Adam and Eve believed the narrative

Back in the Garden of Eden, the serpent confronted Eve with an “alternative” view of reality. He told her that the forbidden fruit would bring knowledge and Godlikeness instead of death (Genesis 3:4-5). Adam and Eve believed the narrative of the serpent and not of God. As a result, there were devastating consequences that last to this very day and affect all of humanity. The Devil uses lies to destroy people (John 8:44). Today Putin and the Russian government are using lies to destroy Ukraine.

My point is that the lies from the Kremlin-controlled Russian media are a mighty weapon that causes destruction and costs thousands of lives. It is not just an alternative opinion that has every right to exist.

They blame us for destroying our homes

For the last weeks, many cities of Ukraine have been systematically bombarded with Russian shells, artillery, and cruise missiles. Most of these bombs are aimed at civilian infrastructure. Civilians, including women, children, and the elderly and disabled, are dying in their own houses and apartments. Russian soldiers shoot people without cause and discrimination.

At the same time, Russian TV channels parade government officials and journalists who cynically deny all these horrific war crimes and blame us, the Ukrainians, for the destruction of our own homes! This is strikingly consistent with what we know about the nature of the father of all lies.

Media are lying deliberately

I realise that this may sound dubious to some of us. After all, who would believe such a blatant lie? Back in 2014, at the beginning of the uproar in Donetsk, I witnessed how an angry crowd of Russians were trying to take peaceful Ukrainians off from a bus. They surrounded the bus and smashed all the windows. They almost managed to turn it onto its side, yelling “Rossiya” (Russia).

The next day, to my surprise, a journalist on a local pro-Russian news channel reported, “a crowd of angry Ukrainians attacked a bus full of peaceful protesters from Russia.” They showed a video that I immediately recognised as the incident I had witnessed the day before. It was a jaw-dropping moment for me. They twisted everything from top to bottom. This was my first encounter with Russian journalism.

That episode was, for me, just a single dose of the “poison” produced by the russkiy mir. But millions of people have been fed that poison every day for years. The sheer quantity of lies is terrifying.

To those who still listen to them, I urge you to forget the Russian TV channels and never return to them. These channels are deadly weapons that kill just as surely as Russian bombs. The source of all these lies is Putin and the government of the Russian Federation.

Dealing with grief

When I reached the “University” metro station in Kyiv on February 24th, I saw people sitting underground on top of bags and blankets. Women were crying. Their men were trying to calm them down. I saw the frightened eyes of many children who were hiding from the bombs. I tried to smile at them. I kept repeating, “Be strong and calm and encourage others.”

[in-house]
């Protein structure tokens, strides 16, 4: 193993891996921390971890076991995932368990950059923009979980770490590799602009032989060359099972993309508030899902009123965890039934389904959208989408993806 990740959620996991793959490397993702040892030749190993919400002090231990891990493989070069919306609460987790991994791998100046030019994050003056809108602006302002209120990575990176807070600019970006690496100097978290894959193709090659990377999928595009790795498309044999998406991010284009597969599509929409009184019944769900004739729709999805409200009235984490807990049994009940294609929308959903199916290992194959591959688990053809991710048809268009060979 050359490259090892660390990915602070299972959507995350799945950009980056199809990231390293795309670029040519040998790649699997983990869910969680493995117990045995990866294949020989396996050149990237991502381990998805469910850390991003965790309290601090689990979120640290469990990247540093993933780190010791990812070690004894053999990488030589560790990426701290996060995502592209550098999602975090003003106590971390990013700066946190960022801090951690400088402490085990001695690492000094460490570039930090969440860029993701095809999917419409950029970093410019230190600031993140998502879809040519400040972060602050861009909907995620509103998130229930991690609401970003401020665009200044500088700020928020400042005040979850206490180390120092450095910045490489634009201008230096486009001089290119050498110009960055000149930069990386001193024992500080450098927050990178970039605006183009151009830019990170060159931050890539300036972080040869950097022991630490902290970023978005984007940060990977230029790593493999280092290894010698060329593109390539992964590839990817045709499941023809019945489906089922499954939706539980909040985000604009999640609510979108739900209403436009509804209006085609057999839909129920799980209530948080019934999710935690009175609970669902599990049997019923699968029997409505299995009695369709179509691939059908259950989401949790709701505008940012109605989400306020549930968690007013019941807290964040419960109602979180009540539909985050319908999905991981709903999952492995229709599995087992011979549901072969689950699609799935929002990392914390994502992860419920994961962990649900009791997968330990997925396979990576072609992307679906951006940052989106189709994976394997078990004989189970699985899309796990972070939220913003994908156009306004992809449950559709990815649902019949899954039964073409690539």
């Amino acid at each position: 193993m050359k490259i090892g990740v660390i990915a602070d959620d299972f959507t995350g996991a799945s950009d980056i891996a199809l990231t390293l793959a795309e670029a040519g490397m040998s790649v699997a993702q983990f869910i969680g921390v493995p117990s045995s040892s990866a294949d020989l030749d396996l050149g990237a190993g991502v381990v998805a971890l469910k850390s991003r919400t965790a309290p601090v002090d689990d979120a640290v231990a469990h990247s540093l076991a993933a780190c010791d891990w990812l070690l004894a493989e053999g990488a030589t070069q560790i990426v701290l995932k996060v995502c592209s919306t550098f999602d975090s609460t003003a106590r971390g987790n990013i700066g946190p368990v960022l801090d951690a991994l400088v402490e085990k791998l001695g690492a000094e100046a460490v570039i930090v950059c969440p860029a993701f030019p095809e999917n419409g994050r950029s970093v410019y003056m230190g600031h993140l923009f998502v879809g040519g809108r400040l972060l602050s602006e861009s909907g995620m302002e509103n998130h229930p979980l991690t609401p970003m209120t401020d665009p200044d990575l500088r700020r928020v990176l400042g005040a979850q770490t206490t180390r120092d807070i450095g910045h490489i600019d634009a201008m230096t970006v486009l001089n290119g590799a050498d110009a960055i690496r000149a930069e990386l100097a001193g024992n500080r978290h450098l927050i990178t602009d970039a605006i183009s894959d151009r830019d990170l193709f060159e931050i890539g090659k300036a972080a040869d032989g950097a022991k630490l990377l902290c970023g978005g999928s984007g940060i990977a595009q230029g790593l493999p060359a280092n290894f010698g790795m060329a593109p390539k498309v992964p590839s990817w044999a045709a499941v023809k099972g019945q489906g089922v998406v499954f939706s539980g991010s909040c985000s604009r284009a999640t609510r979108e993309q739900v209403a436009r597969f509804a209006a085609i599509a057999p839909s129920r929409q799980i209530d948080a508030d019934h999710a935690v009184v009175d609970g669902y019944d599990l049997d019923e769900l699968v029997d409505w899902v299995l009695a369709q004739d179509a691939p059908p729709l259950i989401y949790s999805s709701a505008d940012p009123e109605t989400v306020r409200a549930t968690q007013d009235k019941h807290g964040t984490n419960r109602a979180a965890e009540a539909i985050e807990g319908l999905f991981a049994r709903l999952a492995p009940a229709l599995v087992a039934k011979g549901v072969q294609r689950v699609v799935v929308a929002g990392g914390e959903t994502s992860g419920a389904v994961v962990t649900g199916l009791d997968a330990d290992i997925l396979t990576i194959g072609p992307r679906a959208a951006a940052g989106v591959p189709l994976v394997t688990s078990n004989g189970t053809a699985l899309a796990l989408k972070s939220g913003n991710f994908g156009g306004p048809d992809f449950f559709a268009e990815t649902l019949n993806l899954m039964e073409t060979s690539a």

Later, I had to hide again in a bomb shelter in Ternopil on my way to join my family. I tried my best not to show weakness or tears. I tried to distract the children and women with light-hearted questions and stories so they wouldn’t be as afraid. Lord knows how hard it was for me. My heart was broken apart from pain and anger. I wanted so badly to cry, but there was no time for that.

I finally reached Svalyava on Sunday, February 27th and had a few minutes to myself. It was then that I allowed myself to cry. The pain went out with groans and weeping. A few moments later, I forced myself to stop crying; I had to stop.

Our church had arranged a Zoom meeting, and I wanted to encourage my church with words of comfort and point to Jesus and the Gospel. Also, I wanted to let my fellow believers know that it is okay to weep; it is okay to be afraid; to experience anger and pain; it is okay to feel helpless. It is all right to ask God difficult questions. He is not afraid of them.

During the Zoom meeting, we prayed and cried out to the Lord. We prayed for our brothers and sisters who were hiding from shelling, the Ukrainian army, the Ukrainian people, and our government. We prayed that God would open the eyes of those who are still blind, those who believe the lies of that ugly beast, russkiy mir, because that beast first invades people’s hearts and minds and then invades countries.

Russkiy mir came to destroy peace

Russkiy Mir means ‘Russian World.’ But “mir” also means “peace”. So, Russkiy mir came to destroy Ukrainian peace. That militarised Russian Orthodox lying demon brought only pain and destruction. Yet, we know that its end is inevitable, “fallen, fallen is Babylon the great!” (Revelation 18:2). Paradoxically, the Lamb that was slain is also the Lion who has conquered (Revelation 5:5-6). Christ’s death on the cross is at the same time his victory over death, evil and sin. Thus, we know that even through suffering and death, God’s children one day will partake in that glorious victory of our Lord over everyone who worships the beast (Revelation 20:10). Meanwhile, as the bombs fall and the lies continue, we pray for a just peace for Ukraine today.